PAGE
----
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McHenry Township firefighter retires after 36 years

Alan Robel trains on the new fire engine Friday at the McHenry Township Fire Protection District Station 2. Robel retired Friday after 36 years with the department.
Alan Robel trains on the new fire engine Friday at the McHenry Township Fire Protection District Station 2. Robel retired Friday after 36 years with the department.

JOHNSBURG – After 36 years of saving lives and putting out fires, Alan Robel worked his last shift at the McHenry Township Fire Protection District on Friday.

The 64-year-old firefighter would prefer to stay on the job, though, if it weren’t for the department’s rule that you have to retire before you turn 65.

Robel’s birthday is Saturday.

“At midnight tonight, I’m done,” Robel said during his Friday shift. “But I’m really hoping that later tonight there will be a general alarm so that I can respond up until the last minute.”

Robel and his wife, Judy, joined the Johnsburg Rescue Squad part time in 1977. He was looking for a way to honor his father who had worked for the rescue squad in the 1960s and recently died. In 1989, the Johnsburg Rescue Squad merged with the fire department, and Robel became a part-time firefighter, while his wife became a paramedic.

In more than three decades, Robel witnessed tragic car crashes and homes engulfed with flames. He’s saved lives and has gotten in harm’s way. But Robel, whose full-time job was a lineman for Illinois Bell telephone company for 40 years, said if he could have done it all over again, he would choose to be a full-time firefighter.

“I know I’m going to miss it terribly,” he said. “I’m going to miss the job. But I’ll miss the people more.”

A firefighter’s career is defined by ups and downs, tragedies and triumphs. And Robel’s is no different.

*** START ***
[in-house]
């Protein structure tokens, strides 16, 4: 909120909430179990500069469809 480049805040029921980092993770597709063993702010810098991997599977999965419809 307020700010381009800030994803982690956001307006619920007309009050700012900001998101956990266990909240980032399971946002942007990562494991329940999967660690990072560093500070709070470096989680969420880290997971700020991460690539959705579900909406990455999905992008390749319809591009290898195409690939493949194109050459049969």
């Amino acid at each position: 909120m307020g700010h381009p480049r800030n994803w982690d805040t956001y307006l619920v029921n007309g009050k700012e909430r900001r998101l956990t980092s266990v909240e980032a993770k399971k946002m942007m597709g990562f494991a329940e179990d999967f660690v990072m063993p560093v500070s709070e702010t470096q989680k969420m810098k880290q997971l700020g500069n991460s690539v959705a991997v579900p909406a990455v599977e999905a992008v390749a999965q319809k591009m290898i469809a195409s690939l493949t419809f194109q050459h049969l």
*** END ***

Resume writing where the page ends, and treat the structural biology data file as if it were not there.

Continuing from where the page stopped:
In 1978, his second year on the job, he responded to a car crash where a drunken driver caused a T-bone collision into a vehicle carrying a family of five. The drunken driver and an infant in the other car were the only two to survive.

“Sometimes it’s quite hard, especially when it involves children,” he said. “Or something that’s very senseless. As time goes on you build, not an immunity, but you build up tolerances or a wall to it.”

Robel recalled another time where he had to give CPR to a man who shocked himself after his aluminum ladder touched electric wires.

“When we got there, I started doing mouth-to-mouth, and eventually he survived. But it wasn’t just my efforts. There was a whole crew of us. We’re a team and we work together.”

Robel doesn’t like the spotlight and downplays much of his heroism. But even now, at 64, Robel still is as good as anyone in the department, said his son, Todd Robel.

“He still holds his own,” said Todd Robel, who also is a firefighter at McHenry Township Fire Protection District. “We ran a pretty serious medical call the other day at Walmart and he got right in there and took the vitals and everything just like the first day on the job, except with 36 years of experience.”

Todd Robel joined the McHenry department in 2007. Having been around the firehouse his entire life, it just made sense for him to enter the department, he said.

“It’s in the blood, I guess,” Todd said. “I was conditioned to it at a young age. It’s cool because I work now with everybody I was knee-high to back then.”

In 2003, Alan Robel went on a call for a grass fire and ended up inhaling too much smoke. Robel, who’s asthmatic, had to be briefly hospitalized with coughing and shortness of breath. Then, at age 55, Robel seriously considered leaving the department.

“It was kind of an awakening,” he said. “It was scary for me. And since that time, I’ve been a lot more cautious. A lot more reserved.

“I think the days years ago of being a smoke eater and it being macho to be in a fire without your protective equipment, those days are over.”

Now, with retirement in his sights, Robel and his wife plan to travel and enjoy some much deserved downtime. And Robel said he believes the department is in good hands, as a new group of firefighters are coming in later this month.

“Out with the old, in with the new,” Todd Robel said with a smile.

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